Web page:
After spending all or most of their lives in a cage with cement under their feet, four walls surrounding them and a ceiling over their heads we figured four or five of them might venture onto the island. But, without exception they all met the challenge and rushed through the open doors.
—Dr. Carole Noon, Save the Chimps
Sanctuaries: restitution for a fortunate few
Chimpanzees, who have been confined in laboratories and used for research, testing or to "breed" more babies for research, deserve to live out the remainder of their lives in dignity and peace. Though, they can never be truly free, sanctuary can provide them with as much relative freedom as possible in captivity… with small privileges that must seem like nothing short of miracles for chimpanzees who have spent decades in labs.
Captive chimpanzees cannot be reintroduced safely into the wild. Sanctuaries—where they live in groups in spacious facilities with free access to outdoor islands, enclosures or overhead "skywalks"—offer these noble beings refuge and some semblance of freedom. Since chimpanzees in captivity can live for more than 50 years, sanctuaries can offer years of safety, comfort and joy for all those now held in laboratories. Approximately 90 percent of chimpanzees currently in laboratories are elderly, many have been in labs for more than 40 years. Sadly, their precious time is running out…
Over the last eighty or so years chimpanzees have been been captured from Africa or bred in laboratories to be used for research. In the last decade, hundreds have been retired to sanctuaries, leaving about 1,000 remaining in U.S. labs. As Project R&R works to pass legislation to end all chimpanzee research, we need your help to make permanent “retirement” in high-quality sanctuaries a reality for all of them who have not yet been released. A portion of Project R&R’s funding is awarded to select sanctuaries, continuing NEAVS’ tradition of supporting a new life for chimpanzees formerly used in research.
Free to be a chimpanzee
Save The Chimps sanctuary (Photo: © NEAVS)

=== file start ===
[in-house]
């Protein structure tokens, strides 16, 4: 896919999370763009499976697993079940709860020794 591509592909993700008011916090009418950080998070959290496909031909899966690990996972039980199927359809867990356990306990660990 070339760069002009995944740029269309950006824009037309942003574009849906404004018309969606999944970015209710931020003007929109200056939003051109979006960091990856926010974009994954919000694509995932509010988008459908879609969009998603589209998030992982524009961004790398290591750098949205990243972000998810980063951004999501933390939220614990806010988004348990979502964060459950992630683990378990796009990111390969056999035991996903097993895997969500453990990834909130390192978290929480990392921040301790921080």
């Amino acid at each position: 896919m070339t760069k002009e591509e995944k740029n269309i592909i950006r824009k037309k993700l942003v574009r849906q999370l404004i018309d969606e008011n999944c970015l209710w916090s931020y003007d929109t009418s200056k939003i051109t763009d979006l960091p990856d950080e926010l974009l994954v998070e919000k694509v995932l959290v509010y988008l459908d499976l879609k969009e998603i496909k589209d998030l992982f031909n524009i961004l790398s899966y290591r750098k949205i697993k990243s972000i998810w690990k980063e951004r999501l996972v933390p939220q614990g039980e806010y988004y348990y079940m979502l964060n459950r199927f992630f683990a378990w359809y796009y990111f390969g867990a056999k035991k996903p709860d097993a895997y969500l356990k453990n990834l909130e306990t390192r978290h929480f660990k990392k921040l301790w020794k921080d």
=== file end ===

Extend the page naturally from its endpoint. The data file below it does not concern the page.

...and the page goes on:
For those lucky few who make it into sanctuary, their changes in health, well being, and behavior are profound. In a sanctuary setting, chimpanzees at long last have some sense of free will. They enjoy the freedom to move about and to make choices about food, friends, and play. Most importantly, they are finally free from the constant worry—faced daily in the lab—that someone will do something to hurt them yet again.
Some chimpanzees, like Jeannie, had been so traumatized by their years in research that recovery took years and was never really full. While their progress is an inspiration to everyone who knows them, frequent setbacks can put them in full panic—so like humans who have endured extreme trauma. Others, like Dana, enjoy their new lives immediately—embracing new friends and eagerly exploring their new world—free at last to be a chimpanzee.
Facilities considered by NEAVS/Project R&R to be true sanctuaries are those that:
- Are dedicated to educating the public and ending the use of apes in research, entertainment, or other exploitative industries
- Do not permit breeding to ensure that the cycle of captivity is not perpetuated into another generation
- Would never sell or trade chimpanzees for use in research or any other purpose
- Provide their chimpanzees a permanent home
- Are allowed a daily life that includes a main diet of ample fresh fruit and vegetables, social interaction, access to outdoors, and housing and care policies that are determined by their needs and best interests
Even at the best sanctuaries, once removed from the wild or bred in captivity, no chimpanzee can ever be truly free again. We can never give back what was taken from them: the right to be free and live autonomously. This reality makes the imperative to do right by them, even within the boundaries we have imposed on them, all the more urgent and mandatory.